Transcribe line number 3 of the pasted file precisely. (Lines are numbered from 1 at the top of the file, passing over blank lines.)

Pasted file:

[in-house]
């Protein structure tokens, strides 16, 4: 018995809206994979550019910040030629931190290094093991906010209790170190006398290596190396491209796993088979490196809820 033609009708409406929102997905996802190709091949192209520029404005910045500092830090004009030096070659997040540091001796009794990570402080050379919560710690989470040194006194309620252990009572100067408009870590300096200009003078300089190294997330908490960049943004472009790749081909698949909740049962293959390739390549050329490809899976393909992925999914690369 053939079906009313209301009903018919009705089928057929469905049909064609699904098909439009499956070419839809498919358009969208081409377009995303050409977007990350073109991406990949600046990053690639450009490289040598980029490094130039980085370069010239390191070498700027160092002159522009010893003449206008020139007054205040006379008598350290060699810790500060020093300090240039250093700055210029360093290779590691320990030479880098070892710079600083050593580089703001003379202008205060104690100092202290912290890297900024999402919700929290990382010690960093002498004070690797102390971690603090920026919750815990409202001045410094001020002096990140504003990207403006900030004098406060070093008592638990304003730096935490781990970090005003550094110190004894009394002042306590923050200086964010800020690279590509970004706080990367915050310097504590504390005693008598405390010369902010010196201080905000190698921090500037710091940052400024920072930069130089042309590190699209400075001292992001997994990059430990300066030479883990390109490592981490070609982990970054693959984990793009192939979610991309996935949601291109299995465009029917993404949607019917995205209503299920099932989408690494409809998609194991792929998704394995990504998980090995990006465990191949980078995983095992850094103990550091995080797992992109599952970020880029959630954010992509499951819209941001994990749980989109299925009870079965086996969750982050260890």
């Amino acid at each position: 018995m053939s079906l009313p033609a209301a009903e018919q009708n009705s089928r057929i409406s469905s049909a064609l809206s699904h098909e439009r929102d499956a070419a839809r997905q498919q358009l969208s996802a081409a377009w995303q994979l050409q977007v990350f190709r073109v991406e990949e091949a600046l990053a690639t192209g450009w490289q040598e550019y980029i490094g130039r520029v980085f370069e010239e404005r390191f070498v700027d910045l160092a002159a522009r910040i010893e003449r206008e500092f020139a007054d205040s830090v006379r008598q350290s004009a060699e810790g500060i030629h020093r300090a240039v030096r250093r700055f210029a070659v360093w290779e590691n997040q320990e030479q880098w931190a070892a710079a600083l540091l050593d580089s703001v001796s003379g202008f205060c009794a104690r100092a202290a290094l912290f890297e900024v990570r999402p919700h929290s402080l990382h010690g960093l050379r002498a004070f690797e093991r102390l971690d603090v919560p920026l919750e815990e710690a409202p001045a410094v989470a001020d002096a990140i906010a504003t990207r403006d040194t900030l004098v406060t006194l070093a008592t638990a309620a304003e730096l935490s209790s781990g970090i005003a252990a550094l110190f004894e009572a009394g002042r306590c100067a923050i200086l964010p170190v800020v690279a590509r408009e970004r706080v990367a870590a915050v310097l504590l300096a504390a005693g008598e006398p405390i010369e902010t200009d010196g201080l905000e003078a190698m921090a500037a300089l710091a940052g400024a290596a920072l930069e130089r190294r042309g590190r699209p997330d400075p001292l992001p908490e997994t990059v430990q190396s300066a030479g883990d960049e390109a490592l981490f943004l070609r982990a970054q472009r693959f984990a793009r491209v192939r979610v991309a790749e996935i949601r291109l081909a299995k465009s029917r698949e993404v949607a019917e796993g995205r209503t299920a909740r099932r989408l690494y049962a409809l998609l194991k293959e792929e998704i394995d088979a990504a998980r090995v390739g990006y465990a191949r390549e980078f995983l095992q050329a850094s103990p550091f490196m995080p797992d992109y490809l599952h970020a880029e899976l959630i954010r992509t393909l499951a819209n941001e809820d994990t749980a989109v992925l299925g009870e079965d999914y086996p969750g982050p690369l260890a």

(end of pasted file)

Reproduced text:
């Amino acid at each position: 018995m053939s079906l009313p033609a209301a009903e018919q009708n009705s089928r057929i409406s469905s049909a064609l809206s699904h098909e439009r929102d499956a070419a839809r997905q498919q358009l969208s996802a081409a377009w995303q994979l050409q977007v990350f190709r073109v991406e990949e091949a600046l990053a690639t192209g450009w490289q040598e550019y980029i490094g130039r520029v980085f370069e010239e404005r390191f070498v700027d910045l160092a002159a522009r910040i010893e003449r206008e500092f020139a007054d205040s830090v006379r008598q350290s004009a060699e810790g500060i030629h020093r300090a240039v030096r250093r700055f210029a070659v360093w290779e590691n997040q320990e030479q880098w931190a070892a710079a600083l540091l050593d580089s703001v001796s003379g202008f205060c009794a104690r100092a202290a290094l912290f890297e900024v990570r999402p919700h929290s402080l990382h010690g960093l050379r002498a004070f690797e093991r102390l971690d603090v919560p920026l919750e815990e710690a409202p001045a410094v989470a001020d002096a990140i906010a504003t990207r403006d040194t900030l004098v406060t006194l070093a008592t638990a309620a304003e730096l935490s209790s781990g970090i005003a252990a550094l110190f004894e009572a009394g002042r306590c100067a923050i200086l964010p170190v800020v690279a590509r408009e970004r706080v990367a870590a915050v310097l504590l300096a504390a005693g008598e006398p405390i010369e902010t200009d010196g201080l905000e003078a190698m921090a500037a300089l710091a940052g400024a290596a920072l930069e130089r190294r042309g590190r699209p997330d400075p001292l992001p908490e997994t990059v430990q190396s300066a030479g883990d960049e390109a490592l981490f943004l070609r982990a970054q472009r693959f984990a793009r491209v192939r979610v991309a790749e996935i949601r291109l081909a299995k465009s029917r698949e993404v949607a019917e796993g995205r209503t299920a909740r099932r989408l690494y049962a409809l998609l194991k293959e792929e998704i394995d088979a990504a998980r090995v390739g990006y465990a191949r390549e980078f995983l095992q050329a850094s103990p550091f490196m995080p797992d992109y490809l599952h970020a880029e899976l959630i954010r992509t393909l499951a819209n941001e809820d994990t749980a989109v992925l299925g009870e079965d999914y086996p969750g982050p690369l260890a």